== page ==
During that panel I asked the audience what it would be like if along with the Global Village and the Media Center there was a sex cruising zone, where we engaged in negotiations of desire and risk corporally. There were a lot of cautious laughter which I interpreted as discomfort – or rather dissonance from what that would be like in juxtaposition to the reality of the conference. I wanted to bring up cruising because, in my experience, there is a depersonalization with how sex and drugs are talked about within the HIV industrial complex. The ability to understand the virus as something contracted during the pursuit of pleasure by a unique individual has been replaced by looking at populations to manage instead of people.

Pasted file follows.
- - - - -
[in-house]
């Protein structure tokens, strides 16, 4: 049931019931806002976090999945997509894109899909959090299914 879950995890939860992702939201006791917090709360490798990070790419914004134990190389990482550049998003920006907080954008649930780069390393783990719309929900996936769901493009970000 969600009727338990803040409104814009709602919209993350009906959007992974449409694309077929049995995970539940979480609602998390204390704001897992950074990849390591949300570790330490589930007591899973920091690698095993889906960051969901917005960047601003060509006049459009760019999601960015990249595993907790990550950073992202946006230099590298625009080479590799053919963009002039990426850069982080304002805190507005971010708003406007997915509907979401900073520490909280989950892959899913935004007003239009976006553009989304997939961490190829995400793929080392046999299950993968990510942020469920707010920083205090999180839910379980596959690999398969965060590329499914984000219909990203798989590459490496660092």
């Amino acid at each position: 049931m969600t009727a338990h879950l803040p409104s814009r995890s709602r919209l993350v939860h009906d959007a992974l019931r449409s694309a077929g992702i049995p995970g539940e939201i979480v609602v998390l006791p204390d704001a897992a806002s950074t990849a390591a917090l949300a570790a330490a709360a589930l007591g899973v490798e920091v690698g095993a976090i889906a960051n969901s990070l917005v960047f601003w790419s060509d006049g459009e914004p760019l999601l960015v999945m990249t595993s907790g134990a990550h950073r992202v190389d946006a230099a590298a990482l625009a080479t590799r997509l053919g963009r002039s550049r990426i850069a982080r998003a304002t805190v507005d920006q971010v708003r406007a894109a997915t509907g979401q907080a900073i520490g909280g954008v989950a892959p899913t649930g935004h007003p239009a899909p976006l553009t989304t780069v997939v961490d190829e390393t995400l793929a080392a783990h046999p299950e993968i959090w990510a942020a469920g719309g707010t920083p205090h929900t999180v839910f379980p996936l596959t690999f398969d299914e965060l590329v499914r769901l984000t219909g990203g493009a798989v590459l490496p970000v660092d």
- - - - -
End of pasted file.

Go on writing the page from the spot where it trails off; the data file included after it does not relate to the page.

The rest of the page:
The last day of the conference I went to the David McDiarmid exhibition at the National Gallery of Victoria gallery. David was an early gay liberation activist and artist in Australia who died from AIDS related complications in 1995. Walking into his art exhibition the sounds from his mixtape “Funeral Hits of the 90’s” surrounded the space while his posters, paintings, sculptures and ephemera drew me in: Headlines— ‘POSITIVE QUEEN FEELS NEGATIVE Goes Shopping” and ‘’Plagueboy” magazine, huge glittering mosaics with figures spreading their rectums open, the names of boys tattooed on the bodies and a head with the word AIDS spelled in a swastika. I felt as if I was at a talented friend’s house party instead of in an enshrined art institution. In the work the experience of HIV/AIDS is complex, painful but also human and therefore funny, sexual, dynamic.”—From Cyd Nova's latest piece over at the VisualAIDS blog. (I am very lucky to know you, dear comrade.)